Beef Stroganoff or Beef Stroganov (UK: /ˈstrɒɡənɒf/, US: /ˈstrɔːɡənɔːf, ˈstroʊɡ-/; Russian: бефстро́ганов, romanized: befstróganov, IPA: [bʲɪfˈstroɡənəf]) is originally a Russian dish of sautéed pieces of beef served in a sauce of mustard and smetana (sour cream). From its origins in mid-19th-century Russia, it has become popular around the world, with considerable variation from the original recipe. Mushrooms are common in many variants.
The dish is named after one of the members of the influential Stroganov family. A legend attributes its invention to French chefs working for the family, but several researchers point out that the recipe is a refined version of older Russian dishes.
Recipe from A Gift to Young Housewives (1887 edition)
Elena Molokhovets’s classic Russian cookbook A Gift to Young Housewives gives the first known recipe for Govjadina po-strogonovski, s gorchitseju, “Beef à la Stroganov, with mustard”, in its 1871 edition. The recipe involves beef cubes (not strips) prepared in a dry marinade of salt and allspice and then sautéed in butter. The sauce is a simple roux mixed with prepared mustard and broth and finished with a small amount of sour cream: no onions, no mushrooms and no alcohol.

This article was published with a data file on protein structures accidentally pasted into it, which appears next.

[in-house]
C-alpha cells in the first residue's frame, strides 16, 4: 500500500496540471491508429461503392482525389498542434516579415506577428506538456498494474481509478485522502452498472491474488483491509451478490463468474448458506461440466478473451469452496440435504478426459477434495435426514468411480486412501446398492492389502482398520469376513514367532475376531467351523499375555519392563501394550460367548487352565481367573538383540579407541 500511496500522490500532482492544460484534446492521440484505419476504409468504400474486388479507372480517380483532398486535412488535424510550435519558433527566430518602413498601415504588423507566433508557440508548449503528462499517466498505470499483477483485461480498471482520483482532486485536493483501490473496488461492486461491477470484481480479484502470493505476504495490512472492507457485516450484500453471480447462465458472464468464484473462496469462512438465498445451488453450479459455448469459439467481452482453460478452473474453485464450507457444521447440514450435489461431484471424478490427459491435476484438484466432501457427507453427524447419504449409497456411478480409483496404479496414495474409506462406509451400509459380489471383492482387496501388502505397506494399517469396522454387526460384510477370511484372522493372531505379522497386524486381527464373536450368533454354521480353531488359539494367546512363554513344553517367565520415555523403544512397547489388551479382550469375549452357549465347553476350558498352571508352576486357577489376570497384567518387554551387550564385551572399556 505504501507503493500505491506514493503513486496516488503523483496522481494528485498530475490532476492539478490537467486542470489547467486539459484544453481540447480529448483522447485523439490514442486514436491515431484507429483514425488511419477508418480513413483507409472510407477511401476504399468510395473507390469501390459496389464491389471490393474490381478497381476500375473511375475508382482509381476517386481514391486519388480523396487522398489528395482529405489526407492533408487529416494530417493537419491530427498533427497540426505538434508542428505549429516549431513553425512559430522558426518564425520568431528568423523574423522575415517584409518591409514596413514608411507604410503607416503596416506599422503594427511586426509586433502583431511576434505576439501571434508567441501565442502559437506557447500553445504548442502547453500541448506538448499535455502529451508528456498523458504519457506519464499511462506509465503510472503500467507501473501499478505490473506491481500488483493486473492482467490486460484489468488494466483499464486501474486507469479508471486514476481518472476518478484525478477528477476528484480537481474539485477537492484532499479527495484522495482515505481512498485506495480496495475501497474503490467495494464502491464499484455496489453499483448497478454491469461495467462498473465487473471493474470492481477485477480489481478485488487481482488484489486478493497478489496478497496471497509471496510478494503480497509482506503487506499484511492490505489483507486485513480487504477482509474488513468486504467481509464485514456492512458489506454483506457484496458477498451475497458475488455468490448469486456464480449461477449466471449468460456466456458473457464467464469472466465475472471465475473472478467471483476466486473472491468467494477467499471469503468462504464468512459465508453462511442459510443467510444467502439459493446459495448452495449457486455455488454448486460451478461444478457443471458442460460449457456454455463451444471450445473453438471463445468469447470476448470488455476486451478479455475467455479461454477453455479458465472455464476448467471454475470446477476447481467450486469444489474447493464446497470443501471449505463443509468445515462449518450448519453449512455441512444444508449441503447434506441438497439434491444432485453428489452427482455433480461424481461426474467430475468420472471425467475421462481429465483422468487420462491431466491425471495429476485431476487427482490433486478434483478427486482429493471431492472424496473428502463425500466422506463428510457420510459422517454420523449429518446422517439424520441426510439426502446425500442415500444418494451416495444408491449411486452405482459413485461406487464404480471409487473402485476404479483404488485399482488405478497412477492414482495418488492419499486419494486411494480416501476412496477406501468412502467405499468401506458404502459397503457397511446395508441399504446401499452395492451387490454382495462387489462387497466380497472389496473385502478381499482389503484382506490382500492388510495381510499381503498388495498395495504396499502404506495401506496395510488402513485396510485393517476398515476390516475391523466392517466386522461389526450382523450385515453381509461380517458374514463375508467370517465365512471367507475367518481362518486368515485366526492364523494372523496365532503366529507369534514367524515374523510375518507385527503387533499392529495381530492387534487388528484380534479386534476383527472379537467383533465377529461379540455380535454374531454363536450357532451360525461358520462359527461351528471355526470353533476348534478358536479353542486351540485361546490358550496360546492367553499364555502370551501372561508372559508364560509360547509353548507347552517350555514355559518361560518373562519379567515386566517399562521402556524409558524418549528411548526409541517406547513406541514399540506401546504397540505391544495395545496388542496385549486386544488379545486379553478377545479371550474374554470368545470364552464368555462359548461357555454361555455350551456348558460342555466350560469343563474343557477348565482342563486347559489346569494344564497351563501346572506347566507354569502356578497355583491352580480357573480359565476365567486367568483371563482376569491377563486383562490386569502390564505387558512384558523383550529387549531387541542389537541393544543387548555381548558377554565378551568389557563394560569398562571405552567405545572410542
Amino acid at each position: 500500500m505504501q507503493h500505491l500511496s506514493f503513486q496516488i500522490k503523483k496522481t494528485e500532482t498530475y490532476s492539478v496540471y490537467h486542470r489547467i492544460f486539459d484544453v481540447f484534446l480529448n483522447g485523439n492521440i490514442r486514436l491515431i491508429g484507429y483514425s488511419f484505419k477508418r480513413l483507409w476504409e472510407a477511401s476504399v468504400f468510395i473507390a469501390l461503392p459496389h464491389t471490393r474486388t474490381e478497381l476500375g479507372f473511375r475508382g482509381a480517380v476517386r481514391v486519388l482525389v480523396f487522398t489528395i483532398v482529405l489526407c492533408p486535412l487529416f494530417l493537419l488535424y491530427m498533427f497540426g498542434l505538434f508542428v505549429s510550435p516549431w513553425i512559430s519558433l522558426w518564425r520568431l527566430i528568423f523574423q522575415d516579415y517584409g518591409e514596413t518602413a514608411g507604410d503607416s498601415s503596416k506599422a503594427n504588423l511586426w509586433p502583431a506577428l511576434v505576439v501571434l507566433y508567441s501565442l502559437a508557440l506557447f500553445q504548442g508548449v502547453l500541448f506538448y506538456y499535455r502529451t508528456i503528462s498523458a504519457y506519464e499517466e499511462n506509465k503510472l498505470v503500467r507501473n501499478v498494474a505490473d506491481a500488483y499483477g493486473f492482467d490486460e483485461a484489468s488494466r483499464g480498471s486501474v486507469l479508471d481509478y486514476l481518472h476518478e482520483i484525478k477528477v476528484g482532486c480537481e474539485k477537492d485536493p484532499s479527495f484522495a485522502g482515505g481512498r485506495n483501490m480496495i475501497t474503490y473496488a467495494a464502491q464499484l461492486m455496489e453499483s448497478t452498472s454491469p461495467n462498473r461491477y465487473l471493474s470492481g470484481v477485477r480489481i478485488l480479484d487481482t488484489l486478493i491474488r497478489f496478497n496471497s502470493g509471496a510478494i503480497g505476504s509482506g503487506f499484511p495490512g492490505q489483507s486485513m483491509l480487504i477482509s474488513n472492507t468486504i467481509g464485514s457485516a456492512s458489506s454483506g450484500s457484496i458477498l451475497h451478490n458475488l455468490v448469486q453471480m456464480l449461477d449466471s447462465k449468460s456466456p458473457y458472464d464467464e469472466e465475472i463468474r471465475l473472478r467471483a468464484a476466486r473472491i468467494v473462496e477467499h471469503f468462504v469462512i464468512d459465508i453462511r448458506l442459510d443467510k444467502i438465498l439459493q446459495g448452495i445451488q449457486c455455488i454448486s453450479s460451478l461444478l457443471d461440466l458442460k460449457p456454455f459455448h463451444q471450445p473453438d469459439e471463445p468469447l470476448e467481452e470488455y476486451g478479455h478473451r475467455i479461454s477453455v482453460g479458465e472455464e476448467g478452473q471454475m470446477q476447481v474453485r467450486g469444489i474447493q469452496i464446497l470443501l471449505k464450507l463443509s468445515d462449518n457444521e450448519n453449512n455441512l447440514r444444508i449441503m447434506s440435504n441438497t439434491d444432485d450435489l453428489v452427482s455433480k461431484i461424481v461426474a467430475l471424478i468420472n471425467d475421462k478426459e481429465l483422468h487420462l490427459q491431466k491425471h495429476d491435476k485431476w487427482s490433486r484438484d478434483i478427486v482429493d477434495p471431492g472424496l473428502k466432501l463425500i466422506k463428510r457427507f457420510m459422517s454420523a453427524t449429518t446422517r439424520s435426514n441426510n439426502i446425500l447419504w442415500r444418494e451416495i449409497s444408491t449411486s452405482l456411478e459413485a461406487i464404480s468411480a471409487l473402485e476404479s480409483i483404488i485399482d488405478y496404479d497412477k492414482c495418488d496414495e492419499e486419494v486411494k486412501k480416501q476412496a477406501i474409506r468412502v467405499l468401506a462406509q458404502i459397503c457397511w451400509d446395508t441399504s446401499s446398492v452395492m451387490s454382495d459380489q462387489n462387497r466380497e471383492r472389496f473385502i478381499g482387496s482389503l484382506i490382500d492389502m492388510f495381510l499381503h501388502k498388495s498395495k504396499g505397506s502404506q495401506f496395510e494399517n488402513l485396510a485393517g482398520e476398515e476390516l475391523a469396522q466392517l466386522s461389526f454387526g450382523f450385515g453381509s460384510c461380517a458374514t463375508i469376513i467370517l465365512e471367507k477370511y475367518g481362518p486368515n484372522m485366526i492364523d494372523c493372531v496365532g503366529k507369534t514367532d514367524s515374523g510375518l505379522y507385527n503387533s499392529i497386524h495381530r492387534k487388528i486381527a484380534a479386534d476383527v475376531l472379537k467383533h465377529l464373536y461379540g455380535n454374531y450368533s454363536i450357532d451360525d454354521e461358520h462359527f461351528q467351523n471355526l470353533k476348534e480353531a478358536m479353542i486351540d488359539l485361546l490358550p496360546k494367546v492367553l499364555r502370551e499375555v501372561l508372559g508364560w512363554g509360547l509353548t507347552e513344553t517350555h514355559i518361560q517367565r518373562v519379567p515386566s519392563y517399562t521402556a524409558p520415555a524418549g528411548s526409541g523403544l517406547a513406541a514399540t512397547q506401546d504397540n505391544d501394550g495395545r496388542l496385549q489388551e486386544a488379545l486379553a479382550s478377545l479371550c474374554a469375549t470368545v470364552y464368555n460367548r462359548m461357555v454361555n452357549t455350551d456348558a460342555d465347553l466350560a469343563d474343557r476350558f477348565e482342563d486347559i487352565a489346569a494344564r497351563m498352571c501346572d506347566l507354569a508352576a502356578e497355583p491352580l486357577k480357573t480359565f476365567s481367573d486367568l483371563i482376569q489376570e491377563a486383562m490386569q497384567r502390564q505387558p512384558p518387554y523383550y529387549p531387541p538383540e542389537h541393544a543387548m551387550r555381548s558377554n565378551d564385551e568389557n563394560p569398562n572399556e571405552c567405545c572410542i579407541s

In 1891, the French chef Charles Brière, who was working in Saint Petersburg, submitted a recipe for beef Stroganoff to a competition sponsored by the French magazine L’Art culinaire. This led Larousse Gastronomique to assume that he was the inventor of this dish, but both the recipe and the name existed before then.
Another recipe, this one from 1909, adds onions and tomato sauce and serves it with crisp potato straws, which are considered the traditional side dish for beef Stroganoff in Russia. The version given in the 1938 Larousse Gastronomique includes beef strips, and onions, with either mustard or tomato paste optional.
After the fall of Tsarist Russia, the recipe was popularly served in the hotels and restaurants of China before the start of World War II. Russian and Chinese immigrants, as well as US servicemen stationed in pre-Communist China, brought several variants of the dish to the United States, which may account for its popularity during the 1950s. It came to Hong Kong in the late fifties, with Russian restaurants and hotels serving the dish with rice but not sour cream.
In the 1960s United States, several manufacturers introduced dehydrated beef stroganoff mixes, which were mixed with cooked beef and sour cream. It was also available freeze-dried for campers.